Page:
Delivering better outcomes, faster – Bridgit’s agile methodology

Delivering better outcomes, faster – Bridgit’s agile methodology

As contractors are well aware, project-management methodologies can dictate whether a project is successful or not. In a similar fashion, software development also requires a well-thought-out approach to creating new products and features. In this article we’ll outline the two most common approaches to software development, and why they matter, and we’ll also take a look at an example of Bridgit’s agile methodology at work.

Does the development methodology really matter to the end user?

In short, yes. Or, at least it should. As the end user of a software product, you should ask yourself – “Do I want my software provider to be predictable or do I want my software provider to be adaptive to my needs?”. For construction projects, predictability reigns supreme. With software, however, adaptive development helps to deliver better outcomes, faster.

This is where the development methodology plays a big factor. With construction undergoing a massive digital transformation in the last decade, and processes being digitized across the board, working with software providers that can recognize change and adapt their products should certainly be considered when evaluating software and technology.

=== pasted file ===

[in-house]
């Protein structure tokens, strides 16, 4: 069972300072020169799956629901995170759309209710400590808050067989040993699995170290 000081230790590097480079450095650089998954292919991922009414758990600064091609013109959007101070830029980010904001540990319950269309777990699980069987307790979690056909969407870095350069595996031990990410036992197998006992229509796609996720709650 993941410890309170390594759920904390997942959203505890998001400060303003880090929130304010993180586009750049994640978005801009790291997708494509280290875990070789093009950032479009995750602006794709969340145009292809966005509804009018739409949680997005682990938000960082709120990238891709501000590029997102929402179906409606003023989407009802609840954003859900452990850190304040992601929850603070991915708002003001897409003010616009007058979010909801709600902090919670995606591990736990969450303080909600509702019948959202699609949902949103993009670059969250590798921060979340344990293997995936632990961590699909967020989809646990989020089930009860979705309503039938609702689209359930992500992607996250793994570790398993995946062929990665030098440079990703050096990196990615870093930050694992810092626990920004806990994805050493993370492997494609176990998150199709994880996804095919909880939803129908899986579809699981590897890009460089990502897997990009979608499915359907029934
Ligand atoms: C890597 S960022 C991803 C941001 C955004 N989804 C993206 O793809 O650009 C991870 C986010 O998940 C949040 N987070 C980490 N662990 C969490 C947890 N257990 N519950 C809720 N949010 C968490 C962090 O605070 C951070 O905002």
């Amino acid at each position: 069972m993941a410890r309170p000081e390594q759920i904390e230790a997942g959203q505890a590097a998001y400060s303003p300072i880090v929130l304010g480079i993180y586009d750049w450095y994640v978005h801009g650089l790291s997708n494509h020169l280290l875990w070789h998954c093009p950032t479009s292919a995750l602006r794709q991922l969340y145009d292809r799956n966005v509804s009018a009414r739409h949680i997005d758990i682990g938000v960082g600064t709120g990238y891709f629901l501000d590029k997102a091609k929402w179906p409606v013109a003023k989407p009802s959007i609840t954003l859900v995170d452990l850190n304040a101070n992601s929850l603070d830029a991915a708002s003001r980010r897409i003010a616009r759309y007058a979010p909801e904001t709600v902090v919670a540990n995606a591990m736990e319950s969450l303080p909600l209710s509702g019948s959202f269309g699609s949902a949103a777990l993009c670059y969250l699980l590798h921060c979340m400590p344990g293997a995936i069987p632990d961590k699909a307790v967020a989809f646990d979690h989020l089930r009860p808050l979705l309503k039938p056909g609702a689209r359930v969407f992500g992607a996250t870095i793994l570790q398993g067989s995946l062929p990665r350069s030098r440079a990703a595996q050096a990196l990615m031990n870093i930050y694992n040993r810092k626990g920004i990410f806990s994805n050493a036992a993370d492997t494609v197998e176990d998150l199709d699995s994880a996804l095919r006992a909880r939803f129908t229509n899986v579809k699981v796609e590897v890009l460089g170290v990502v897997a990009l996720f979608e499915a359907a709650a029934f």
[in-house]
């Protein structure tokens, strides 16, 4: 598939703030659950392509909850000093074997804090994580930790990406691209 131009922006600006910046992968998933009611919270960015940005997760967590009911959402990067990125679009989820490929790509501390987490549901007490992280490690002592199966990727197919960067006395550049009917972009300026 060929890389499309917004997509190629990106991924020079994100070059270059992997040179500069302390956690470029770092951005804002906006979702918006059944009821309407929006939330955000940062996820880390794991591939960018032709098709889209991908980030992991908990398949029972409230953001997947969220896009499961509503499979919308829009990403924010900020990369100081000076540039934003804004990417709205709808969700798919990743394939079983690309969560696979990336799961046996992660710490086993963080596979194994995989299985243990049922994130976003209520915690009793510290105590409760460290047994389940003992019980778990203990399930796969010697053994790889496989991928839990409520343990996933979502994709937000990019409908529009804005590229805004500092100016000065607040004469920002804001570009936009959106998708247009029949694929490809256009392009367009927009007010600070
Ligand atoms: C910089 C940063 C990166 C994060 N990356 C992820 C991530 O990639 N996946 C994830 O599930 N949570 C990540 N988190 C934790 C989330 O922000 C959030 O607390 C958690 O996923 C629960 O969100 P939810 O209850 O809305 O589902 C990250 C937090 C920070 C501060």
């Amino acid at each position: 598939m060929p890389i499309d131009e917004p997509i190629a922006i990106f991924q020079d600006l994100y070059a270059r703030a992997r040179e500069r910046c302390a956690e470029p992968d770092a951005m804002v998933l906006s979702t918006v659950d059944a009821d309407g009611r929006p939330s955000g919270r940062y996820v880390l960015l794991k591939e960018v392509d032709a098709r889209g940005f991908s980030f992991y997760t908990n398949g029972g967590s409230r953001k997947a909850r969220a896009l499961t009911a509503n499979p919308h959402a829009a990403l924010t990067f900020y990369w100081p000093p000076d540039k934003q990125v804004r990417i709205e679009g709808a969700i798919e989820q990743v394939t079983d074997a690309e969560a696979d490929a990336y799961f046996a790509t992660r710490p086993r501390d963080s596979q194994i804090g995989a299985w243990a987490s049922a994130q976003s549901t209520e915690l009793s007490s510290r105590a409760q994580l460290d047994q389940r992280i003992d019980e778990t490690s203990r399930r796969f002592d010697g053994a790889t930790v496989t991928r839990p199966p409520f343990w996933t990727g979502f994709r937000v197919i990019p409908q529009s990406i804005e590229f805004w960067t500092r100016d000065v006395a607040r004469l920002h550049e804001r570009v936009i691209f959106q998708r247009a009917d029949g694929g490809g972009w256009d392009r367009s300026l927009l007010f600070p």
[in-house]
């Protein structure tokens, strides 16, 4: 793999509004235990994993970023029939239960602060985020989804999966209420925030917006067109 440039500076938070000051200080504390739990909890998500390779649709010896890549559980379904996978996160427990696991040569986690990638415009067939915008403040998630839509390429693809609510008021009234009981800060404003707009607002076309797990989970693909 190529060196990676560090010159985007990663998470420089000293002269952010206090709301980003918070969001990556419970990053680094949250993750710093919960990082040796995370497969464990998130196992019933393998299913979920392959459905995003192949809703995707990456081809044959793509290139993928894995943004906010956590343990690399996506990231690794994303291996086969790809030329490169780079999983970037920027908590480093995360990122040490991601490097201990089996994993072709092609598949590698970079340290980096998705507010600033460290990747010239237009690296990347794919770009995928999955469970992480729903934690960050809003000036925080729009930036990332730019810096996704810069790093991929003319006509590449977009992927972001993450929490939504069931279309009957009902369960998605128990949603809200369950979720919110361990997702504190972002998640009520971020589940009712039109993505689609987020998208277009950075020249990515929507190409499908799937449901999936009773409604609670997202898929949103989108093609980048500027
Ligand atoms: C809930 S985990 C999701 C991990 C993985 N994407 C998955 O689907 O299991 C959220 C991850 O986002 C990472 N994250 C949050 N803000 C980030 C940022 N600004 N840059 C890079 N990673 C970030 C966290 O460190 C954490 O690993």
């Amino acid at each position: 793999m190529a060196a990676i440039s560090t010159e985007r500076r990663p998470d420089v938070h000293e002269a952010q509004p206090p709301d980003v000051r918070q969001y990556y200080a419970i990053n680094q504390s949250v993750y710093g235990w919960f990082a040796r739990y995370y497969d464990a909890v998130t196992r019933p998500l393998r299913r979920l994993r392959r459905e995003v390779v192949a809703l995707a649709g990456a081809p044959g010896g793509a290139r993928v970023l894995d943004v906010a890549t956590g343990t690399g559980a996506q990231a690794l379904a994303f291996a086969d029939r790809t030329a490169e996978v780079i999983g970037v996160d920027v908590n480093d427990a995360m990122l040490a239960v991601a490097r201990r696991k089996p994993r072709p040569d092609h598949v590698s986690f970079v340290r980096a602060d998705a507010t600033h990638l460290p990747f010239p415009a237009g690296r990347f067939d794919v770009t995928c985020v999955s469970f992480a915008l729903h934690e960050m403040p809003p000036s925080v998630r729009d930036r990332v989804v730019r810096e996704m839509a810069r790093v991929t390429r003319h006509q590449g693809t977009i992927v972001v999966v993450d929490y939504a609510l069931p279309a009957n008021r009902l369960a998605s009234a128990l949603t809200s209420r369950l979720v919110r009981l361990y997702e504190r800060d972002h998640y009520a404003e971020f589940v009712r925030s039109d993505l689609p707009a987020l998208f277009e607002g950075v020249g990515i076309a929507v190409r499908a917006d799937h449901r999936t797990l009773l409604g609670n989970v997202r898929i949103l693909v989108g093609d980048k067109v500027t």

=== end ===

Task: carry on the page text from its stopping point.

The two most common project methodologies

The most commonly used methods for software development today are the Agile and Waterfall models. While the Agile model is becoming more popular, there are certainly detractors that will stand by the traditional Waterfall model. 

The Waterfall model

You may be familiar with the waterfall model as it’s traditionally used in construction and manufacturing. However, it has made its way into the software-development world as well. The waterfall model is characterized by strict and linear principles. For example, the waterfall model dictates that a project starts in Phase 1 and doesn’t progress to Phase 2 until everything in Phase 1 is completed. Projects start at the top and work their way down, like a waterfall. 

While this model certainly works best for construction projects, software development is a completely different monster. Customer needs can shift quickly. The last thing a software development team wants is to spend months working on a feature only to realize at the end that the problem they were trying to solve was different than they had initially anticipated.

The Pros

  • A strong emphasis is put on building out requirements documentation